"It's nine o'clock on a Saturday"
Actually, it was sometime after eleven.
Garth Brooks could be the biggest act in America. But in today's siloed world where everything exists in its own niche, you can be unaware of this.
Until you go to a show.
Tickets are eighty bucks. And Garth keeps adding shows until everybody can get in. He's putting a dent in scalping, but not completely. And sometimes he does two shows. He can start as late as eleven thirty at night and continue until three thirty a.m. Sound like anybody you know? That's right, the Grateful Dead. At the Fillmore East. And when every show is choreographed, oftentimes imprinted on the tour laminate, you never know what you'll hear at a Garth gig.
Other than the hits.
He plays them and everybody knows the words. The only song in which the crowd was not deafening was the new one, which Garth put the lyrics of on the big screen, so they could sing along. And he hasn't had a hit in years and his music ain't on Spotify but if you were a fan of country before the bros took over, you know them all by heart. He's the king of Wal-Mart and Amazon too. And if you're in the demo and you were inside the building…
Your head exploded.
Now this is a funny crowd. Almost evenly split between men and women. Families. Young 'uns. It looks like…America. You know, hot dogs and beer, and the flag waving too, before the right wing made patriotism a litmus test and the left wing seceded from the conversation, after bellowing at the blowhards, leaving many hard-working Americans lost in the shuffle.
I don't see these people on the Westside. Even the San Fernando Valley. And there were a few African-Americans and even more Latinos but they all live in Southern California, they all are integral parts of society, and they all remember when radio was the driver and if you won there, you won everywhere.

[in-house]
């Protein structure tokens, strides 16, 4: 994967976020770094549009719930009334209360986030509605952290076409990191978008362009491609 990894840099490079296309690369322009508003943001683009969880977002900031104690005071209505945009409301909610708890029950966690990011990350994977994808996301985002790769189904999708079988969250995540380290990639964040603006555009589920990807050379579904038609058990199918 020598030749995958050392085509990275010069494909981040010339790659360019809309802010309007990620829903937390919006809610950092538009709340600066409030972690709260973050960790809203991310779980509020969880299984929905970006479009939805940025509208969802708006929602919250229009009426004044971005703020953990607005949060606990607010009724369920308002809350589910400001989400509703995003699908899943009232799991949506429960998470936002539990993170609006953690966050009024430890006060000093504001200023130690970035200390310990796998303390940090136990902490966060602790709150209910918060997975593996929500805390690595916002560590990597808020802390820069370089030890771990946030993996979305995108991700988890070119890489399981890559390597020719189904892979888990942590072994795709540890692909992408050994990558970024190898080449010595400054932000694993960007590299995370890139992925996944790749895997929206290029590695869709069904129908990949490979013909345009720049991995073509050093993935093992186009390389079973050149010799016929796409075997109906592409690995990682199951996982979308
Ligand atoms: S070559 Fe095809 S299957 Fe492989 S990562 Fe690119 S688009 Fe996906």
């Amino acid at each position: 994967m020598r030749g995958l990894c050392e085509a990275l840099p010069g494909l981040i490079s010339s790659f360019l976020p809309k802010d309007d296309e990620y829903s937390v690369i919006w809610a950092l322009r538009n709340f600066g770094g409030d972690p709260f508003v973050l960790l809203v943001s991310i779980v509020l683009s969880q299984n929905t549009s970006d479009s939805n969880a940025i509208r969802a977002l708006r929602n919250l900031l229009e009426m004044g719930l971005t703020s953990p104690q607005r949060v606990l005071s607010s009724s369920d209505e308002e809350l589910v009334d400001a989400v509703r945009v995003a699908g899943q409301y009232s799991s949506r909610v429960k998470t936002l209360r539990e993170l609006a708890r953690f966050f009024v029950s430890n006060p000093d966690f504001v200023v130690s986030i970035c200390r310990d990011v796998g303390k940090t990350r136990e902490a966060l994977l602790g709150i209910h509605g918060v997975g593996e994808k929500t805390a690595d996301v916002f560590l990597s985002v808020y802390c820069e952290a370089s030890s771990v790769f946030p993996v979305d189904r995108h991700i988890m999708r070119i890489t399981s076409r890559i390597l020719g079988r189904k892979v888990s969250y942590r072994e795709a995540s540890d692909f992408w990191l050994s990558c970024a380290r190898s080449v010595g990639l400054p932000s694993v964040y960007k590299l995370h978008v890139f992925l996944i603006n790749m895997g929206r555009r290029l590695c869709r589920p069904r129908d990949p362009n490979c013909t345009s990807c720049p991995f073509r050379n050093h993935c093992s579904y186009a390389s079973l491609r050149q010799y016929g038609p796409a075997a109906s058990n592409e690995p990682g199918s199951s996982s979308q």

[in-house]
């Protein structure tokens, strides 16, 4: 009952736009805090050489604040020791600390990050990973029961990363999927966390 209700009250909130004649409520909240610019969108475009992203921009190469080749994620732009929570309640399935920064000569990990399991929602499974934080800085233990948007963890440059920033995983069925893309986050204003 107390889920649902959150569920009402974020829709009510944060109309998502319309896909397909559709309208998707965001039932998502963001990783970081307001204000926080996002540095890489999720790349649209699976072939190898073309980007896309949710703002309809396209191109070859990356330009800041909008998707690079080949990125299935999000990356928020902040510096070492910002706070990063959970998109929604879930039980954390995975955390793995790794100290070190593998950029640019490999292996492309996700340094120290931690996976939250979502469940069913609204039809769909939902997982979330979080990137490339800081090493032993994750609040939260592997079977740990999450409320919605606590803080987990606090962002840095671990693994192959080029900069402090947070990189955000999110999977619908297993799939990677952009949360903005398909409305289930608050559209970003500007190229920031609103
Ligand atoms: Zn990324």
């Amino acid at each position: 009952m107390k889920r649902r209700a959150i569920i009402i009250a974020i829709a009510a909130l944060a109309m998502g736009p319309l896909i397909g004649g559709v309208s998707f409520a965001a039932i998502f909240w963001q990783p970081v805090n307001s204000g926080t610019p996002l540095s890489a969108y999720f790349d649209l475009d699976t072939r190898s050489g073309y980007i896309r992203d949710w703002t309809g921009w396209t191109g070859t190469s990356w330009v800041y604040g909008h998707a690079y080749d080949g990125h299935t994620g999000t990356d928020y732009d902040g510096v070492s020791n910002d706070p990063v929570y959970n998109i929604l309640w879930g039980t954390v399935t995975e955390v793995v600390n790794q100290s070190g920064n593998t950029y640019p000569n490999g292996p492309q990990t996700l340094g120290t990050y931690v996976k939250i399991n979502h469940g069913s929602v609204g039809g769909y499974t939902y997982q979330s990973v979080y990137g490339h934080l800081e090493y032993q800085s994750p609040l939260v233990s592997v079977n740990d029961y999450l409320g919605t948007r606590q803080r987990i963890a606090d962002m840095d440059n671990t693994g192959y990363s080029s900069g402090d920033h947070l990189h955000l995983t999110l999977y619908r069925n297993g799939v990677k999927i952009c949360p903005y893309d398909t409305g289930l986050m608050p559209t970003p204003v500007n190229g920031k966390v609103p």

That era is dead. We all don't know the same songs and oftentimes we don't know more than the hits. But if you made it before the internet blew up the paradigm, you're an institution, you're part of the audience's DNA.
Now Garth is anti-charisma. He's so different from the rock and pop stars. It's not so much that he's self-deprecating, but that he's all out, fully available, he holds nothing back, he's conversational and goofy and you don't feel a barrier between you and him. It's so strange, other country acts do this too, but maybe they're just imitating him. And the more you watch him you realize this can't be an act, this has got to be the real Garth. And then you realize you've never even been to Oklahoma, maybe you're out of touch with a whole swath of Americans making up the fabric of this country. No, I'm not talking about the fictitious silent majority that Spiro Agnew and Sarah Palin can't stop talking about, but people who are just living their lives, who are not consumed by politics, who think cooking and eating and drinking and playing and raising your kids is the essence of life.
Now when Trisha Yearwood takes the stage for her bit, she shows footage of her cooking show, from the Food Network. And you notice nobody's skinny and they're eating carbs and having a good time and you wonder if you've got it wrong, lionizing the thin non-eaters. I'm not saying obesity is cool, I'm just saying so much entertainment is out of touch with the audience.